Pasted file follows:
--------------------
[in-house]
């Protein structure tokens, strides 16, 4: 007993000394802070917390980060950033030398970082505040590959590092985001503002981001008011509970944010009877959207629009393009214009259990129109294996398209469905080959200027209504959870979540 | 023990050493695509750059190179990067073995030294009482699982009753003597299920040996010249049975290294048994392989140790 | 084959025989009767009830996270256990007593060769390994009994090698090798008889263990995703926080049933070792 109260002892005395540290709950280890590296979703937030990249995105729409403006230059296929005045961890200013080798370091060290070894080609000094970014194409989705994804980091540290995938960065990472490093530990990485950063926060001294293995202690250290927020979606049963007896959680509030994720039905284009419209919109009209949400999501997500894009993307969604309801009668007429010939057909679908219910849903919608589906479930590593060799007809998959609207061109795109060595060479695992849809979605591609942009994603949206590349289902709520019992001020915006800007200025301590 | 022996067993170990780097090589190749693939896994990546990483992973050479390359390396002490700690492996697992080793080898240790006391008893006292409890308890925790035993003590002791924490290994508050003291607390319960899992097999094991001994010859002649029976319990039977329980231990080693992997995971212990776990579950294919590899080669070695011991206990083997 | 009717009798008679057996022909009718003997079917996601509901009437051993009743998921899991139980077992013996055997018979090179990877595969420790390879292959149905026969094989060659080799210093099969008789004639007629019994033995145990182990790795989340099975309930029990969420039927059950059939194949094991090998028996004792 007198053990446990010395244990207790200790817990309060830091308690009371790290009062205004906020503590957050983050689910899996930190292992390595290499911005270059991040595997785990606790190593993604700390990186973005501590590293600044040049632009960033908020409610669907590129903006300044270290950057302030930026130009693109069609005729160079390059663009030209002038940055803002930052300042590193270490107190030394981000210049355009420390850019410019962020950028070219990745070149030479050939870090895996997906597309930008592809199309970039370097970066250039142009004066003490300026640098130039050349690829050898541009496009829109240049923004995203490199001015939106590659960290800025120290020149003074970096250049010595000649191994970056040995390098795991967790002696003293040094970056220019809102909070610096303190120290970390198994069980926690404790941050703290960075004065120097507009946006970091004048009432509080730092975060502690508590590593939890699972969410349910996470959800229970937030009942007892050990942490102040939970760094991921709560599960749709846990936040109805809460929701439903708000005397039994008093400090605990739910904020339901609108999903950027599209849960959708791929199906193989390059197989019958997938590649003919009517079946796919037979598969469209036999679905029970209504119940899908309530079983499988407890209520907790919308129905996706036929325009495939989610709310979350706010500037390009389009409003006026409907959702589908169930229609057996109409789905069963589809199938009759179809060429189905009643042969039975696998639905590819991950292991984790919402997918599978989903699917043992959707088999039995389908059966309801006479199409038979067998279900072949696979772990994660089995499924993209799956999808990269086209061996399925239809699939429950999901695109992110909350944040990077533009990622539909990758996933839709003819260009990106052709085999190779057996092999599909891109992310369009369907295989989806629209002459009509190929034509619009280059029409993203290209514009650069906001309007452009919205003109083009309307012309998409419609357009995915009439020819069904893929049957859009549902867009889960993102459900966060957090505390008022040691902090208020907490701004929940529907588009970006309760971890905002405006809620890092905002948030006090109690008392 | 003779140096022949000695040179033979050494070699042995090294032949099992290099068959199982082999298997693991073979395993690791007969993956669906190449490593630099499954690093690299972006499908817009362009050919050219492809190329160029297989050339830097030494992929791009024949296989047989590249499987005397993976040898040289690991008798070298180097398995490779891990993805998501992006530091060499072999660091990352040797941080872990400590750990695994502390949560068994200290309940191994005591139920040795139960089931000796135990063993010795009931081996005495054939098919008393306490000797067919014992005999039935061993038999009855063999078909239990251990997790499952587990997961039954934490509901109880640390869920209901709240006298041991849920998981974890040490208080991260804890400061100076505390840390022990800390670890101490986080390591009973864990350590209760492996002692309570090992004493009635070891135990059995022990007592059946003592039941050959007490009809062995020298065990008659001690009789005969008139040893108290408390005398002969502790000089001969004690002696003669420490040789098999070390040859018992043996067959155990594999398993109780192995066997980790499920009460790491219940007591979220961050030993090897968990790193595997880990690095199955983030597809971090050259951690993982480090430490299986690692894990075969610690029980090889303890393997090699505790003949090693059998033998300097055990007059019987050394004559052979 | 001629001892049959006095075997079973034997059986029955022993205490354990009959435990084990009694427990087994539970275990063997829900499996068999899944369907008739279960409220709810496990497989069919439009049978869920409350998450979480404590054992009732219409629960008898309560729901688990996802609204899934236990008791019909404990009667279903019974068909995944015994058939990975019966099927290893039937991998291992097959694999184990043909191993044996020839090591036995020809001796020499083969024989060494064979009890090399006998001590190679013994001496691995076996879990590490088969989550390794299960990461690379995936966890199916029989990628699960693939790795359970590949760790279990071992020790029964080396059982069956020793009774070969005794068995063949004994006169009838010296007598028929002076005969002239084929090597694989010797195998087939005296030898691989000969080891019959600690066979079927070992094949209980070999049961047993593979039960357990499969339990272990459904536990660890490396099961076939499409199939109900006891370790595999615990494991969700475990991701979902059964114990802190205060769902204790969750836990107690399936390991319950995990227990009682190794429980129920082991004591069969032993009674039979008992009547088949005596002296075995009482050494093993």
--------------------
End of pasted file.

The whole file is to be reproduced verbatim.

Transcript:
[in-house]
């Protein structure tokens, strides 16, 4: 007993000394802070917390980060950033030398970082505040590959590092985001503002981001008011509970944010009877959207629009393009214009259990129109294996398209469905080959200027209504959870979540 | 023990050493695509750059190179990067073995030294009482699982009753003597299920040996010249049975290294048994392989140790 | 084959025989009767009830996270256990007593060769390994009994090698090798008889263990995703926080049933070792 109260002892005395540290709950280890590296979703937030990249995105729409403006230059296929005045961890200013080798370091060290070894080609000094970014194409989705994804980091540290995938960065990472490093530990990485950063926060001294293995202690250290927020979606049963007896959680509030994720039905284009419209919109009209949400999501997500894009993307969604309801009668007429010939057909679908219910849903919608589906479930590593060799007809998959609207061109795109060595060479695992849809979605591609942009994603949206590349289902709520019992001020915006800007200025301590 | 022996067993170990780097090589190749693939896994990546990483992973050479390359390396002490700690492996697992080793080898240790006391008893006292409890308890925790035993003590002791924490290994508050003291607390319960899992097999094991001994010859002649029976319990039977329980231990080693992997995971212990776990579950294919590899080669070695011991206990083997 | 009717009798008679057996022909009718003997079917996601509901009437051993009743998921899991139980077992013996055997018979090179990877595969420790390879292959149905026969094989060659080799210093099969008789004639007629019994033995145990182990790795989340099975309930029990969420039927059950059939194949094991090998028996004792 007198053990446990010395244990207790200790817990309060830091308690009371790290009062205004906020503590957050983050689910899996930190292992390595290499911005270059991040595997785990606790190593993604700390990186973005501590590293600044040049632009960033908020409610669907590129903006300044270290950057302030930026130009693109069609005729160079390059663009030209002038940055803002930052300042590193270490107190030394981000210049355009420390850019410019962020950028070219990745070149030479050939870090895996997906597309930008592809199309970039370097970066250039142009004066003490300026640098130039050349690829050898541009496009829109240049923004995203490199001015939106590659960290800025120290020149003074970096250049010595000649191994970056040995390098795991967790002696003293040094970056220019809102909070610096303190120290970390198994069980926690404790941050703290960075004065120097507009946006970091004048009432509080730092975060502690508590590593939890699972969410349910996470959800229970937030009942007892050990942490102040939970760094991921709560599960749709846990936040109805809460929701439903708000005397039994008093400090605990739910904020339901609108999903950027599209849960959708791929199906193989390059197989019958997938590649003919009517079946796919037979598969469209036999679905029970209504119940899908309530079983499988407890209520907790919308129905996706036929325009495939989610709310979350706010500037390009389009409003006026409907959702589908169930229609057996109409789905069963589809199938009759179809060429189905009643042969039975696998639905590819991950292991984790919402997918599978989903699917043992959707088999039995389908059966309801006479199409038979067998279900072949696979772990994660089995499924993209799956999808990269086209061996399925239809699939429950999901695109992110909350944040990077533009990622539909990758996933839709003819260009990106052709085999190779057996092999599909891109992310369009369907295989989806629209002459009509190929034509619009280059029409993203290209514009650069906001309007452009919205003109083009309307012309998409419609357009995915009439020819069904893929049957859009549902867009889960993102459900966060957090505390008022040691902090208020907490701004929940529907588009970006309760971890905002405006809620890092905002948030006090109690008392 | 003779140096022949000695040179033979050494070699042995090294032949099992290099068959199982082999298997693991073979395993690791007969993956669906190449490593630099499954690093690299972006499908817009362009050919050219492809190329160029297989050339830097030494992929791009024949296989047989590249499987005397993976040898040289690991008798070298180097398995490779891990993805998501992006530091060499072999660091990352040797941080872990400590750990695994502390949560068994200290309940191994005591139920040795139960089931000796135990063993010795009931081996005495054939098919008393306490000797067919014992005999039935061993038999009855063999078909239990251990997790499952587990997961039954934490509901109880640390869920209901709240006298041991849920998981974890040490208080991260804890400061100076505390840390022990800390670890101490986080390591009973864990350590209760492996002692309570090992004493009635070891135990059995022990007592059946003592039941050959007490009809062995020298065990008659001690009789005969008139040893108290408390005398002969502790000089001969004690002696003669420490040789098999070390040859018992043996067959155990594999398993109780192995066997980790499920009460790491219940007591979220961050030993090897968990790193595997880990690095199955983030597809971090050259951690993982480090430490299986690692894990075969610690029980090889303890393997090699505790003949090693059998033998300097055990007059019987050394004559052979 | 001629001892049959006095075997079973034997059986029955022993205490354990009959435990084990009694427990087994539970275990063997829900499996068999899944369907008739279960409220709810496990497989069919439009049978869920409350998450979480404590054992009732219409629960008898309560729901688990996802609204899934236990008791019909404990009667279903019974068909995944015994058939990975019966099927290893039937991998291992097959694999184990043909191993044996020839090591036995020809001796020499083969024989060494064979009890090399006998001590190679013994001496691995076996879990590490088969989550390794299960990461690379995936966890199916029989990628699960693939790795359970590949760790279990071992020790029964080396059982069956020793009774070969005794068995063949004994006169009838010296007598028929002076005969002239084929090597694989010797195998087939005296030898691989000969080891019959600690066979079927070992094949209980070999049961047993593979039960357990499969339990272990459904536990660890490396099961076939499409199939109900006891370790595999615990494991969700475990991701979902059964114990802190205060769902204790969750836990107690399936390991319950995990227990009682190794429980129920082991004591069969032993009674039979008992009547088949005596002296075995009482050494093993």